The U.S. coronavirus outbreak crossed a grim milestone of over 3 million confirmed cases on Tuesday as more states reported record numbers of new infections, and Florida faced an impending shortage of intensive care unit hospital beds.
Authorities have reported alarming upswings of daily caseloads in roughly two dozen states over the past two weeks, a sign that efforts to control transmission of the novel coronavirus have failed in large swaths of the country.
California, Hawaii, Idaho, Missouri, Montana, Oklahoma and Texas on Tuesday shattered their previous daily record highs for new cases. The biggest jumps occurred in Texas and California, the two largest U.S. states, with more than 10,000 each. About 24 states have reported disturbingly high infection rates as a percentage of diagnostic tests conducted over the past week.
In Texas alone, the number of hospitalized patients more than doubled in just two weeks.
The trend has driven many more Americans to seek out COVID-19 screenings. The U.S. Department of Health and Human Services said on Tuesday it was adding short-term "surge" testing sites in three metropolitan areas in Florida, Louisiana and Texas.
In Houston, a line of more than 200 cars snaked around the United Memorial Medical Center as people waited hours in sweltering heat to get tested. Some had arrived the night before to secure a place in line at the drive-through site.
"I got tested because my younger brother got positive," said Fred Robles, 32, who spent the night in his car. "There's so many people that need to get tested, there's nothing you can do about it."
Dean Davis, 32, who lost his job due to the pandemic, said he arrived at the testing site at 3 a.m. Tuesday after he waited for hours on Monday but failed to make the cutoff.
"I was like, let me get here at 3, maybe nobody will be here," Davis said. "I got here, there was a line already."
In Florida, more than four dozen hospitals across 25 of 67 counties reported their intensive care units had reached full capacity, according to the state's Agency for Health Care Administration. Only 17% of the total 6,010 adult ICU beds statewide were available on Tuesday, down from 20% three days earlier.
Additional hospitalizations could strain healthcare systems in many areas, leading to an uptick in lives lost from the respiratory illness that has killed more than 131,000 Americans to date. At least 923 of those deaths were reported Tuesday, the biggest single-day toll since June 10 but still far fewer than the record 2,806 tallied back in April.
A widely cited mortality model from the University of Washington's Institute for Health Metrics and Evaluation (IHME) projected on Tuesday that U.S. deaths would reach 208,000 by Nov. 1, with the outbreak expected to gain new momentum heading into the fall.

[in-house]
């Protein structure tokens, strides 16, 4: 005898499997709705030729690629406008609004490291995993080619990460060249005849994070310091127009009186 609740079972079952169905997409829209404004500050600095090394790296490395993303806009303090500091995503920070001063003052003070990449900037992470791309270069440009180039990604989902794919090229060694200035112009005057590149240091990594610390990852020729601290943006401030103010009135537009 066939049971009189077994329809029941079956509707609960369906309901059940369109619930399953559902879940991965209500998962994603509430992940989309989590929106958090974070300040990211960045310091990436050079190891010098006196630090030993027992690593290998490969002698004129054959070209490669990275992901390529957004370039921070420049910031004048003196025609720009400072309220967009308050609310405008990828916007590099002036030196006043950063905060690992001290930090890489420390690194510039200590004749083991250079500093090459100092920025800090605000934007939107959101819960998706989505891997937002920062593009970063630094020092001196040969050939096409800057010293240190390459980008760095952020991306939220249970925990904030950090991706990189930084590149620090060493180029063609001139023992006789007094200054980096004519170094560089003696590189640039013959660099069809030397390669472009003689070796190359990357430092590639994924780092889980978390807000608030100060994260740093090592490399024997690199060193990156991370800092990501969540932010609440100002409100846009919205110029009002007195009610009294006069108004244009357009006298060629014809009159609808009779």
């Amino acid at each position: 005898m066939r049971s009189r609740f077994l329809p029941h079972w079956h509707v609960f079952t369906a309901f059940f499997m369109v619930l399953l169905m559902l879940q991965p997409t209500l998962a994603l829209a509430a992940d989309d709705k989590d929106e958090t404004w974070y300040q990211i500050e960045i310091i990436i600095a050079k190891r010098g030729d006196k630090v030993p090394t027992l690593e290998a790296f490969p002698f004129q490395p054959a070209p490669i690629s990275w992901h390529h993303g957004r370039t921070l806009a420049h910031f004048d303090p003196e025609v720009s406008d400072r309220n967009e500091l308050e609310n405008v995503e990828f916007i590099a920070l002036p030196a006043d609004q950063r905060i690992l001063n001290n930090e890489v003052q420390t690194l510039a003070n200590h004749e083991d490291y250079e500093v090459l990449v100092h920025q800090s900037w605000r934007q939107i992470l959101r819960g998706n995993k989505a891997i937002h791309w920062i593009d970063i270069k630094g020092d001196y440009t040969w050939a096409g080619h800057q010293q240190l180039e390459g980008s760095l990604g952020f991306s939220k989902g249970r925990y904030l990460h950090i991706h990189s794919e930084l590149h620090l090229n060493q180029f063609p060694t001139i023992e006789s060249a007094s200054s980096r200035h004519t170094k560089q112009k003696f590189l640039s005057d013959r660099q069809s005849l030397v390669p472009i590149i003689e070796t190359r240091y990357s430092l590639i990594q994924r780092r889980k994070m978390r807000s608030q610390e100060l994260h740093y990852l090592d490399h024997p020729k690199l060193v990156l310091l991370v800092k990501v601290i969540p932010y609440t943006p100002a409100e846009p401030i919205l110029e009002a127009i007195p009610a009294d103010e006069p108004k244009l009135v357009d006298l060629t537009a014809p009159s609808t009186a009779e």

A hoped-for summertime decline in transmission of the virus never materialized, the IHME said.
“The U.S. didn’t experience a true end of the first wave of the pandemic,” the IHME's director, Dr. Christopher Murray, said in a statement. “This will not spare us from a second surge in the fall, which will hit particularly hard in states currently seeing high levels of infections.”
'PRESSURE ON GOVERNORS'
President Donald Trump, who has pushed for restarting the U.S. economy and urged Americans to return to their normal routines, said on Tuesday he would lean on state governors to open schools in the fall.
Speaking at the White House, Trump said some people wanted to keep schools closed for political reasons. "No way, so we're very much going to put pressure on governors and everybody else to open the schools."
New COVID-19 infections are rising in 42 states, based on a Reuters analysis of the past two weeks. By Tuesday afternoon, the number of confirmed U.S. cases had surpassed 3 million, affecting nearly one of every 100 Americans and a population roughly equal to Nevada's.
In Arizona, another hot spot, the rate of coronavirus tests coming back positive rose to 26% for the week ended July 5, leading two dozen states with positivity rates exceeding 5%. The World Heath Organization considers a rate over 5% to be troubling.
The surge has forced authorities to backpedal on moves to reopen businesses, such as restaurants and bars, after mandatory lockdowns in March and April reduced economic activity to a virtual standstill and put millions of Americans out of work.
The Texas state fair, which had been scheduled to open on Sept. 25, has been canceled for the first time since World War Two, organizers announced on Tuesday.
In Ohio, Governor Mike DeWine said the state was ordering people in seven counties to wear face coverings in public starting Wednesday evening.
(Reporting by Callaghan O'Hare in Houston and Lisa Shumaker in Chicago; Additional reporting by Maria Caspani, Gabriella Borter, Caroline Humer and Peter Szekely in New York and Susan Heavey and Jeff Mason in Washington Writing by Paul Simao and Steve Gorman; Editing by Bill Berkrot, Cynthia Osterman, Tom Brown and Leslie Adler)